It is fairly widely believed that felt bodily sensations (aches, pains, itches, tickles, throbs, cramps, chills, and the like) have physical or at least functional correlates. That is to say, the following thesis is fairly widely believed:
Correlation Thesis. For every type of sensation state, S, there is a type of physical or functional state, P/F, such that it is nomologically necessary that for any being, x, x is in S if and only if x is in P/F.
The Correlation Thesis, if it is true, would not, of course, solve the mind-body problem for sensations. For the Correlation Thesis is compatible with virtually every theory of mind: not only with noneliminativist materialism and functionalism, but also with Cartesian Dualism, dual-aspect theory, neutral monism, and panpsychism.
Some philosophers, however, myself included, maintain that the following thesis would offer the best explanation of the correlation thesis:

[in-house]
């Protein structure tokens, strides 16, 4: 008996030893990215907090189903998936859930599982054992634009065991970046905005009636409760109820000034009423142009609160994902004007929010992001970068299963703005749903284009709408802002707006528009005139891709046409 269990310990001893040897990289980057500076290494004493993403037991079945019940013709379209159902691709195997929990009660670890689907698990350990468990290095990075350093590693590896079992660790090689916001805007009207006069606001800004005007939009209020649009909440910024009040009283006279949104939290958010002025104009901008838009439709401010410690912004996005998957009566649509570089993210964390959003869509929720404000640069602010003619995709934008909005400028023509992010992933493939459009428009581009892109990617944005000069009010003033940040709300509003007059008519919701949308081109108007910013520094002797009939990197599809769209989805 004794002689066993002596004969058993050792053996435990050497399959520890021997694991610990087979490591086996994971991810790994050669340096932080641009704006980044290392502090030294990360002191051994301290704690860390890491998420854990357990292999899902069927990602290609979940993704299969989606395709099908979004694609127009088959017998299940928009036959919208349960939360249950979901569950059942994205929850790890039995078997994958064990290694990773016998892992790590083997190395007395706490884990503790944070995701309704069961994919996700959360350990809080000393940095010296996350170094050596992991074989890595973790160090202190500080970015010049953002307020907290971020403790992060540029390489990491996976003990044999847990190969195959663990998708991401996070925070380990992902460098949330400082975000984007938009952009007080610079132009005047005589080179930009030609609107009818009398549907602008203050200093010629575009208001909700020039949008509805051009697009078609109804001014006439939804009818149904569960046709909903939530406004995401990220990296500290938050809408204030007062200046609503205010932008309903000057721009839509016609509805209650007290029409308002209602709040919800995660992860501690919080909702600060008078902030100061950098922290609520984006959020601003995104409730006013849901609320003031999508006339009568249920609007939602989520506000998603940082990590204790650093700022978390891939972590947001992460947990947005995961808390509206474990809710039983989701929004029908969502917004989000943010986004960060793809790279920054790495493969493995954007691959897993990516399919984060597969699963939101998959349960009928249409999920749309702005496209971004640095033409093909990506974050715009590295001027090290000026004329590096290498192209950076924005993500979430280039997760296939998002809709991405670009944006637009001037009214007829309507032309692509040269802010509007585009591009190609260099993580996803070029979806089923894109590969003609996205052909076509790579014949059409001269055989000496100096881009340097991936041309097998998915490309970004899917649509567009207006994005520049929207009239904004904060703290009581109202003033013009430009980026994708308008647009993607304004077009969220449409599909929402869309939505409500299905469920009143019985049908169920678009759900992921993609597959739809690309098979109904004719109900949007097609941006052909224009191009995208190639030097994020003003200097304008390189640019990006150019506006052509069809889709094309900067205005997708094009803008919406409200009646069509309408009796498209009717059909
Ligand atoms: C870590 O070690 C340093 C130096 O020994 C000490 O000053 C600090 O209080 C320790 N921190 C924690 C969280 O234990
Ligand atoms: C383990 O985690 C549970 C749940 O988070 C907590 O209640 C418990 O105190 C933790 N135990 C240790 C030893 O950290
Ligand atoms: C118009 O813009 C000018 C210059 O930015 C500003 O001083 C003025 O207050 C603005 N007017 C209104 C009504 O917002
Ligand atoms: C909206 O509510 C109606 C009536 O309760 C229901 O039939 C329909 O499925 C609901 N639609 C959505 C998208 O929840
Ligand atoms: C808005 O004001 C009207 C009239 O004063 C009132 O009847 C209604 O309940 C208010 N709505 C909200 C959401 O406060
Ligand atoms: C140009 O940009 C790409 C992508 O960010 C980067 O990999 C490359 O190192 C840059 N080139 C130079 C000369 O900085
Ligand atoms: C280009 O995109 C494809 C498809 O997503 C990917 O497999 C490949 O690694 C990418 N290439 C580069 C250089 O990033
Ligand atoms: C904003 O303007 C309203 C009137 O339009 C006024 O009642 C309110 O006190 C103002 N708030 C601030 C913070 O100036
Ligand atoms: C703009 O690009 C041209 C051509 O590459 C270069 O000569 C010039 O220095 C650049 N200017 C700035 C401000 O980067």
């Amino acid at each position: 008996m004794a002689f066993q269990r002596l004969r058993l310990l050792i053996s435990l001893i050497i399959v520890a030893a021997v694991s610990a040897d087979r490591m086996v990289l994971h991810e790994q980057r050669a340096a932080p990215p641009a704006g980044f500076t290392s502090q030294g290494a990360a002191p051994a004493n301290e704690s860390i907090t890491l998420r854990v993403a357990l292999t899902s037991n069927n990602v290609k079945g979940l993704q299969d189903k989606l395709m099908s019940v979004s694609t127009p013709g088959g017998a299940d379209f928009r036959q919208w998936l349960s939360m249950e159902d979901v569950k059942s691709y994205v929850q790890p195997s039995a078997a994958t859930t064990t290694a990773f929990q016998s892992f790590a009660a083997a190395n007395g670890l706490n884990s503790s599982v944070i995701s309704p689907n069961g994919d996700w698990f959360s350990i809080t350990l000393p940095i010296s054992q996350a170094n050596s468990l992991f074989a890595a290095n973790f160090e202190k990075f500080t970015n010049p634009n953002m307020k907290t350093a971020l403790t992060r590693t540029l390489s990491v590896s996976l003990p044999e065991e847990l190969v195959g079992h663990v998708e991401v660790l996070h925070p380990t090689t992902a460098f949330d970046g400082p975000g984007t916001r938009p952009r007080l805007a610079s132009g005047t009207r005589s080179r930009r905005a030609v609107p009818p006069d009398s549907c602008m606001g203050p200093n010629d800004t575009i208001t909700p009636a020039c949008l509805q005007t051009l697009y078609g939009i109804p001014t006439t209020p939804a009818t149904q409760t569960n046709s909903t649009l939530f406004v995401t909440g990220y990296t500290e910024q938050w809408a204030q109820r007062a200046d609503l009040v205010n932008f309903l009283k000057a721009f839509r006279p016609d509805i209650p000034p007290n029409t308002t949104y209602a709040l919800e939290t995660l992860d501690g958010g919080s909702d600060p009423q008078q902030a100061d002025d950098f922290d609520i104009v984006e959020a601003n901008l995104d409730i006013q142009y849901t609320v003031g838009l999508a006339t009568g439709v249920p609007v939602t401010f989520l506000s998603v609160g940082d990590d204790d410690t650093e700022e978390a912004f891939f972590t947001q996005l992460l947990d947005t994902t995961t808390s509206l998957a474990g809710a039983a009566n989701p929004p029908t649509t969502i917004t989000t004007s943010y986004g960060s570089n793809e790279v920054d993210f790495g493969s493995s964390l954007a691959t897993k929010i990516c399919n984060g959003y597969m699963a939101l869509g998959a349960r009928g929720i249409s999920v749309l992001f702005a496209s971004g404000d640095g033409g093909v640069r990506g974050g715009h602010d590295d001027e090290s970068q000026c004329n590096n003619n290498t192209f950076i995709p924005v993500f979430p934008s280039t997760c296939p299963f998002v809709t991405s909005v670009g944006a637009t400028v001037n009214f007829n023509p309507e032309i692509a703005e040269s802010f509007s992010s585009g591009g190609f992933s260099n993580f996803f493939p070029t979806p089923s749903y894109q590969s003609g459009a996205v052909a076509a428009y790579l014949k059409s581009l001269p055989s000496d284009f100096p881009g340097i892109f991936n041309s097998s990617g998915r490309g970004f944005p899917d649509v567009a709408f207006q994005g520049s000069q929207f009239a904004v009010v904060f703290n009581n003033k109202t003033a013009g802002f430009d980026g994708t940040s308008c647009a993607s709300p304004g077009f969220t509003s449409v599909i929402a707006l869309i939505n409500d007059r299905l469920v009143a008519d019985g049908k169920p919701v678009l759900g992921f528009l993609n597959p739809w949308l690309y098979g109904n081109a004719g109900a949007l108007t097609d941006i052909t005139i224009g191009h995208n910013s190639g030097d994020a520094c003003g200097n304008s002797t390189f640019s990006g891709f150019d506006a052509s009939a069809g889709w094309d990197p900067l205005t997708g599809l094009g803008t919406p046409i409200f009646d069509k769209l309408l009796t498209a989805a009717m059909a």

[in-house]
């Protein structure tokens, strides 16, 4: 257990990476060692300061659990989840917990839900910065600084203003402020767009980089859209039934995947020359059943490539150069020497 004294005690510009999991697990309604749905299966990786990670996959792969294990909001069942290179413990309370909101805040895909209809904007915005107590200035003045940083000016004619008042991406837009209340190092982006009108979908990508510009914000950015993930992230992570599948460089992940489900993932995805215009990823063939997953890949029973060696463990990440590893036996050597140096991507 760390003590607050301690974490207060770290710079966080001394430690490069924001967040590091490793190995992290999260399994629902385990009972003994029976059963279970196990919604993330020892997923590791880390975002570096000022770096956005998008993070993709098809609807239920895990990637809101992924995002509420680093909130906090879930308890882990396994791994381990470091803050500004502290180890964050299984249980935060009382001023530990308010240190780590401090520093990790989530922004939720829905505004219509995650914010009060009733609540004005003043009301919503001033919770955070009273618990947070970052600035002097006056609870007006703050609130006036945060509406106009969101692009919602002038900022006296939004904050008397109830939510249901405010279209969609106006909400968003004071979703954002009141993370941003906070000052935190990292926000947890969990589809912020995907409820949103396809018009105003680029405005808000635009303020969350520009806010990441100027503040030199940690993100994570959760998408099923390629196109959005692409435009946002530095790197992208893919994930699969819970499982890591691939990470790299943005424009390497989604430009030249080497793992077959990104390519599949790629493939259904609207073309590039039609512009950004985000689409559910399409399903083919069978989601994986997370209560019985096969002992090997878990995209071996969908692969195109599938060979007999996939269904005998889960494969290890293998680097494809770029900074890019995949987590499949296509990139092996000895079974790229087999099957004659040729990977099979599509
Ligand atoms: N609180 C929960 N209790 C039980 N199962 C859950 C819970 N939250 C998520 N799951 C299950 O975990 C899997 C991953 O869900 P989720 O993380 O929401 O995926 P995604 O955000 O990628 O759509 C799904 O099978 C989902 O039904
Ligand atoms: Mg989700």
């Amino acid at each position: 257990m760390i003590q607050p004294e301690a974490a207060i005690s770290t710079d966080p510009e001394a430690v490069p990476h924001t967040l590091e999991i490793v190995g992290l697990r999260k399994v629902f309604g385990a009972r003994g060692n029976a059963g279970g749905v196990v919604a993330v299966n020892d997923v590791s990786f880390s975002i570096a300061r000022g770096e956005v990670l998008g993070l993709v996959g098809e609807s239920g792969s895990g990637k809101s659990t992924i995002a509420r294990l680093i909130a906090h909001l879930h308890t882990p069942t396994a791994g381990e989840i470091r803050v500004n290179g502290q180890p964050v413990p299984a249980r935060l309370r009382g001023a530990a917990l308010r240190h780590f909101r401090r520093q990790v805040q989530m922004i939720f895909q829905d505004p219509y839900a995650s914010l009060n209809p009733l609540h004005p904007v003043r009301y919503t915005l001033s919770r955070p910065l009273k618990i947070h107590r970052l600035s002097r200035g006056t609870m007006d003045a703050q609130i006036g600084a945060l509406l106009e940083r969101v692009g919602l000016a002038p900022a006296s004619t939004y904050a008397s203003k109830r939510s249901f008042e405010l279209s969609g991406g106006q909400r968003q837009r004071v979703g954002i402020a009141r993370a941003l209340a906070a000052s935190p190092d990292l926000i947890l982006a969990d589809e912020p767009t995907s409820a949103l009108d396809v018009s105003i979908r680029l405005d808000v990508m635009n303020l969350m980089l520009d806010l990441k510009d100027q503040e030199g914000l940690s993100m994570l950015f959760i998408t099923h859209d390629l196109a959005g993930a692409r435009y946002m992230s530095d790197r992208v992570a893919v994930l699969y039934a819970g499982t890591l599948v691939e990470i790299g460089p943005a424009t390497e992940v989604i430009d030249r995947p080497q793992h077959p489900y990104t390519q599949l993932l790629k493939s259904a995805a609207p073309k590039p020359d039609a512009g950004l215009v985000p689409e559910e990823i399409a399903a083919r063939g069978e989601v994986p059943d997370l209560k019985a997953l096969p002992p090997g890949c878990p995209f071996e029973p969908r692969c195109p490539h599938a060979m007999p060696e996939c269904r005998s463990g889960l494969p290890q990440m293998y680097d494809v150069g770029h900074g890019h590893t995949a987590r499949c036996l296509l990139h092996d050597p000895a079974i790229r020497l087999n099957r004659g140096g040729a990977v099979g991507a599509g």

Type Identity Thesis. For every type of sensation state, S, there is a type of physical or functional state, P/F, such that S = P/F2.
This thesis implies the Correlation Thesis. For, as Saul Kripke (1971) demonstrated,
The Necessity of Identity. For any A and B, if A = B, then necessarily A = B.3
The kind of necessity in question is the strongest sort: if A = B, then there is, unqualifiedly, no way the world could be such that A is not identical with B. Thus, given the necessity of identity, if the Type Identity Thesis is true, then the Correlation Thesis is true as well.
Objective: To determine the prevalence of dementia in an Irish sample of Down's syndrome (DS) patients and to examine the utility of a number of cognitive and functional scales in the assessment of dementia in this population.
Method: 76 DS patients diagnosed clinically (range 33–72 years; mean age 47.3 ± 8.8 years) were included in the study. The diagnosis of dementia was made on clinical grounds using DSMIIIR criteria. Cognitive and functional impairment were evaluated using the following scales; Test for Severe Impairment (TSI), Down's Syndrome Mental Status Examination (DSMSE), Daily Living Skills Questionnaire (DLSQ), and the Mental State Performance (MSP).